I was shocked that the medical professionals in charge of the conference wouldn’t realize that gluten-free food products like those that were served would cause celiacs to gain unhealthy weight and develop new (or worsening) blood-sugar- and insulin-related health problems. But celiac disease was the only focus of the conference.

What I saw at that celiac conference strongly influenced my Going Against the Grain book. In my book, I explained in depth the health conditions brought on by eating refined grains. The trouble with refined grains applies whether the grains are gluten free or not. A gluten-free diet with many refined gluten-free foods is a recipe for weight gain and blood sugar and insulin-related health problems. It’s like a gluten-free version of the Standard American Diet – commonly abbreviated SAD – which sets a cascade of events to occur in the body that sets all of us up for Standard American Diseases.

Too many people learn parts of nutrition that help their health and miss other important parts. As a result, they unknowingly make mistakes with their diet and end up developing one health concern in place of another. I’ve seen that happen far too often. Those are big reasons why I developed this website.

The authors of the study cited above said the gluten-free diet as it’s conventionally prescribed needs to be modified to prevent additional weight gain and guard against the health consequences of overweight and obesity. This is something I have known for quite some time and feel strongly about spreading the word.

If you find yourself heavier or developing new health problems after starting a gluten-free diet, be sure to cut refined gluten-free foods out of your diet! If you need more guidance, consider a personal nutrition consultation over the phone with me so you can follow a gluten-free diet that’s best for you.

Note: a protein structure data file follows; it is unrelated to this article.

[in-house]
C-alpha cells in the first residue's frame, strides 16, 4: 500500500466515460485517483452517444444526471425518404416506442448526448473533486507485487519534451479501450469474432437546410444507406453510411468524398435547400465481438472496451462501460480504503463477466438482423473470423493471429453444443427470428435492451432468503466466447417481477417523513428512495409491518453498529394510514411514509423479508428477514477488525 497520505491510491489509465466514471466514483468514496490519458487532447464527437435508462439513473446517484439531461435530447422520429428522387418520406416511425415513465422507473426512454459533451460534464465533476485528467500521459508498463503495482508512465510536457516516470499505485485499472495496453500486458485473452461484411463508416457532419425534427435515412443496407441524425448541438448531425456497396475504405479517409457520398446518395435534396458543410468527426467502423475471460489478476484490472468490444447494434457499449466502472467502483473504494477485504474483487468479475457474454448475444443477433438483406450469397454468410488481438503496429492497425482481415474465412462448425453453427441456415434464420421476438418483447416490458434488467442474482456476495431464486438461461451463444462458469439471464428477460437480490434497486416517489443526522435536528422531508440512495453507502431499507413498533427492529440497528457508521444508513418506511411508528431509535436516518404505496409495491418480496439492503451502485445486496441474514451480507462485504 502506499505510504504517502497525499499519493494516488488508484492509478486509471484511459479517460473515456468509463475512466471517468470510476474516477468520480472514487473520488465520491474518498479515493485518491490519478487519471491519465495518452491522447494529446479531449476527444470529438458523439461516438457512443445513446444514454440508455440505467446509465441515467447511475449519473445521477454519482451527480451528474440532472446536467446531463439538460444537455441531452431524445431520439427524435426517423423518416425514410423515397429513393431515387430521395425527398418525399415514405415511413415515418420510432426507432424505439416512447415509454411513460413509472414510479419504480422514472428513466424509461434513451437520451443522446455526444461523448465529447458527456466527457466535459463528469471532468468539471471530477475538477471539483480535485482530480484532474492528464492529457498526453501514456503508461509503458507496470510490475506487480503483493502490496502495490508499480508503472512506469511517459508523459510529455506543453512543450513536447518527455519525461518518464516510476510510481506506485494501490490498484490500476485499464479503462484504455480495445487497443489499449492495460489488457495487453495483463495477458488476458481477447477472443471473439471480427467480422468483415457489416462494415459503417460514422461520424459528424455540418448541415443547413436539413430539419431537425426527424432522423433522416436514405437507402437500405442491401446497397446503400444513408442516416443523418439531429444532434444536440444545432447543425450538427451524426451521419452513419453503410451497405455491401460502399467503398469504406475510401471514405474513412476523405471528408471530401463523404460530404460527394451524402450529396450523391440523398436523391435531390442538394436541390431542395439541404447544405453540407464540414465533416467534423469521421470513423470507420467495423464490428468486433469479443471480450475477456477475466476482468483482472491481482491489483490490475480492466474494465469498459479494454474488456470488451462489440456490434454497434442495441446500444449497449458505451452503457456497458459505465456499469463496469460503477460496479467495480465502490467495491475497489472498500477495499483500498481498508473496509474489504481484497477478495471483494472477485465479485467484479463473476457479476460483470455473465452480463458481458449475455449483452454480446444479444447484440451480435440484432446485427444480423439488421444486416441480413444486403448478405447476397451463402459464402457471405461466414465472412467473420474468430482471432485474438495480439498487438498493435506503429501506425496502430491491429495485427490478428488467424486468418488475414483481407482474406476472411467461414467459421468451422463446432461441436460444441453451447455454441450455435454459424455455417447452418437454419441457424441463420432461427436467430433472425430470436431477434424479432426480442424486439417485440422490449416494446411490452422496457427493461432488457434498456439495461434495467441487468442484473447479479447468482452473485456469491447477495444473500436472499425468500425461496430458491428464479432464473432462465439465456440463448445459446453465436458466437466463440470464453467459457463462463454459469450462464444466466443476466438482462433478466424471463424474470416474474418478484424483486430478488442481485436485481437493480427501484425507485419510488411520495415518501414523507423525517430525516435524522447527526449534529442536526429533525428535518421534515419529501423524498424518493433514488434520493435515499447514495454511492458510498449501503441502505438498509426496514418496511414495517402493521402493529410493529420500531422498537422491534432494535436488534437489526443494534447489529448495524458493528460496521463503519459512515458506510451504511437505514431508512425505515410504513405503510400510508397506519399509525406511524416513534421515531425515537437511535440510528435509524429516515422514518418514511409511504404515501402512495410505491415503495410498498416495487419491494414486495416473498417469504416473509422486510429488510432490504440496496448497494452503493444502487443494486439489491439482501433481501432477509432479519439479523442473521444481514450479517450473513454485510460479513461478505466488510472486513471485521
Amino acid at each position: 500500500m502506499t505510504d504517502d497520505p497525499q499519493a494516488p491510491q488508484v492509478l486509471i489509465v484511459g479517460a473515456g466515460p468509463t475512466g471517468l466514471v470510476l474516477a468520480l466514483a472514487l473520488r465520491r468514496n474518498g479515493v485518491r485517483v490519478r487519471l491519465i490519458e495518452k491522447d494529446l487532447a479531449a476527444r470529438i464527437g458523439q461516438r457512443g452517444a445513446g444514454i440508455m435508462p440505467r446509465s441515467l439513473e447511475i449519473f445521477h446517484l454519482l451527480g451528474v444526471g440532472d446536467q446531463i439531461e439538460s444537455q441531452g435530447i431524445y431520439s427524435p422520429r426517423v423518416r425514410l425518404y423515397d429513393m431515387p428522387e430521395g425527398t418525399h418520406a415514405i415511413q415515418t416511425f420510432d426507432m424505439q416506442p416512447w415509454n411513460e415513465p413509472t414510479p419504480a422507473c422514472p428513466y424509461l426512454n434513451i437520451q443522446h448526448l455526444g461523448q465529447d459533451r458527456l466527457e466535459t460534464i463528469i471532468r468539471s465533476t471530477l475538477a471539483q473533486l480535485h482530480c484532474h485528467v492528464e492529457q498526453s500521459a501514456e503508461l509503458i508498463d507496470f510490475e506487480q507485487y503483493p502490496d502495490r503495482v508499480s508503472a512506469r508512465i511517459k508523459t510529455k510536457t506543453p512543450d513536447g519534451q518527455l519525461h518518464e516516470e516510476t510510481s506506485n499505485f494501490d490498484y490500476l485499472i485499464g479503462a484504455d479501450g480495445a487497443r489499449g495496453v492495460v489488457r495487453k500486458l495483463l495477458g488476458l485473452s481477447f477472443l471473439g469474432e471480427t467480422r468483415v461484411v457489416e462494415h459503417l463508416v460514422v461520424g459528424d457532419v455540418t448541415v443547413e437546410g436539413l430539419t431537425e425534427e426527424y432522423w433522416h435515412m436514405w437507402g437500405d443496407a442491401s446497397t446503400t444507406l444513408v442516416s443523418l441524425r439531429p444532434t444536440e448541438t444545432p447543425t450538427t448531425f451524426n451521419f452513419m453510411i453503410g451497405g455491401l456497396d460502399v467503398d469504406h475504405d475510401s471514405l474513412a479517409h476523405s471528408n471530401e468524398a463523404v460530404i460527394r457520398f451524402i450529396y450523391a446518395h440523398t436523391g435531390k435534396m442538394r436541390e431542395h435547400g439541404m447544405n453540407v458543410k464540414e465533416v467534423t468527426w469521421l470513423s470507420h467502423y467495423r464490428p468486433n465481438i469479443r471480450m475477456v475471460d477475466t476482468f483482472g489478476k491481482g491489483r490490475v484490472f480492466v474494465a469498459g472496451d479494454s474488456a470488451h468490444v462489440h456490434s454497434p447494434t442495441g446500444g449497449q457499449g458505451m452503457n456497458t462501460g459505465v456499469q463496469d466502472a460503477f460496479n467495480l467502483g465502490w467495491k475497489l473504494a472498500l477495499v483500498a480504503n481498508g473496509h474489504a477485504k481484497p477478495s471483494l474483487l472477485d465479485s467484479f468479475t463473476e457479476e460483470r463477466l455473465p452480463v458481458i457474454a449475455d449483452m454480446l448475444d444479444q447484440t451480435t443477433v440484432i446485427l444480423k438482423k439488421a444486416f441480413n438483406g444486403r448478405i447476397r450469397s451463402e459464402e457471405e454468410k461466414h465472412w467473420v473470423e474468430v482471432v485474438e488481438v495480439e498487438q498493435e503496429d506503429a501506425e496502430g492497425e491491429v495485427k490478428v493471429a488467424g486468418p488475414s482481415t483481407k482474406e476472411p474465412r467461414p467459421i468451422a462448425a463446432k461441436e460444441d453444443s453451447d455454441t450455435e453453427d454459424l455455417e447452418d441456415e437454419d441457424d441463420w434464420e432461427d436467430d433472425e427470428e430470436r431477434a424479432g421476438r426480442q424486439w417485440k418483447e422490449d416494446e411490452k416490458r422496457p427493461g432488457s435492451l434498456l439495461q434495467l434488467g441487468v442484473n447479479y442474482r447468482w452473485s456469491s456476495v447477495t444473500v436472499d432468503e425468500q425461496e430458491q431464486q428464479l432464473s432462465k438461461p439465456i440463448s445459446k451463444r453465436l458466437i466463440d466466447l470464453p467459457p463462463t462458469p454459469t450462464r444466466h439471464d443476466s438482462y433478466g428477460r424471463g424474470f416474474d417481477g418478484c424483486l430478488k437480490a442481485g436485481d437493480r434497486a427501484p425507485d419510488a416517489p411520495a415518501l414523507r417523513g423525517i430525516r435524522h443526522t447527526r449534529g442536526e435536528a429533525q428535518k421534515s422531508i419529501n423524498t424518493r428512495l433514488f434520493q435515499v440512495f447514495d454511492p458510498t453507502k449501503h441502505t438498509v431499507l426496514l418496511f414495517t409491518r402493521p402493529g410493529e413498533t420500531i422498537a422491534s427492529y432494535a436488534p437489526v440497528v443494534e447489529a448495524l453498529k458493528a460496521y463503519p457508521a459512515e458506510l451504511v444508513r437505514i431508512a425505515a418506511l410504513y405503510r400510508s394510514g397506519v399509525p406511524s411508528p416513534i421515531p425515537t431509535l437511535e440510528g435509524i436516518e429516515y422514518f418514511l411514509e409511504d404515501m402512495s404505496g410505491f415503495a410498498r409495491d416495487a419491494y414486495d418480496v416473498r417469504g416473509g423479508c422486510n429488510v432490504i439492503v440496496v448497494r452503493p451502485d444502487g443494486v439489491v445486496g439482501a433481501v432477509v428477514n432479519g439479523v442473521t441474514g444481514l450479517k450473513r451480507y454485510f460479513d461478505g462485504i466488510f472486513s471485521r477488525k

If you’d like ongoing practical support on how to eat gluten free or grain free for optimal health, join my online Going Against the Grain Group, which will cover names of products, recipes, meal ideas, in-depth articles, nutrition lessons, answers to nutrition questions, and more. You can become a member of the Group anytime. However, if you don’t want to miss a single post, join before March 10th, the official starting date for the Going Against the Grain Group.

© Copyright 2008 Melissa Diane Smith


One Comment to “The Gluten-Free Diet – A Recipe for Unhealthy Weight Gain?”

  • Just to clarify, I’m not saying the gluten-free diet always leads to weight gain. It all depends on what kind of gluten-free diet you eat. The typical dietitian who advises people on the gluten-free diet tells them to replace refined white flour products with refined gluten-free grain products (and sometimes with whole-grain, gluten-free products). The advice is that grains are the base of the diet, just like the food pyramid guidelines. That is the wrong advice. Following that eating strategy will lead to weight gain. When you replace refined white flour products with vegetables, that makes a completely different gluten-free diet that doesn’t lead to weight gain.

    Those of us eating gluten free shouldn’t try to emulate the typical American diet with all its high-carb, refined grain bread products, pastas and so forth. Doing that gets us into trouble — the exact same health troubles that are huge and growing problems for the rest of our country and the world.

    Comment by: Melissa   on March 1, 2008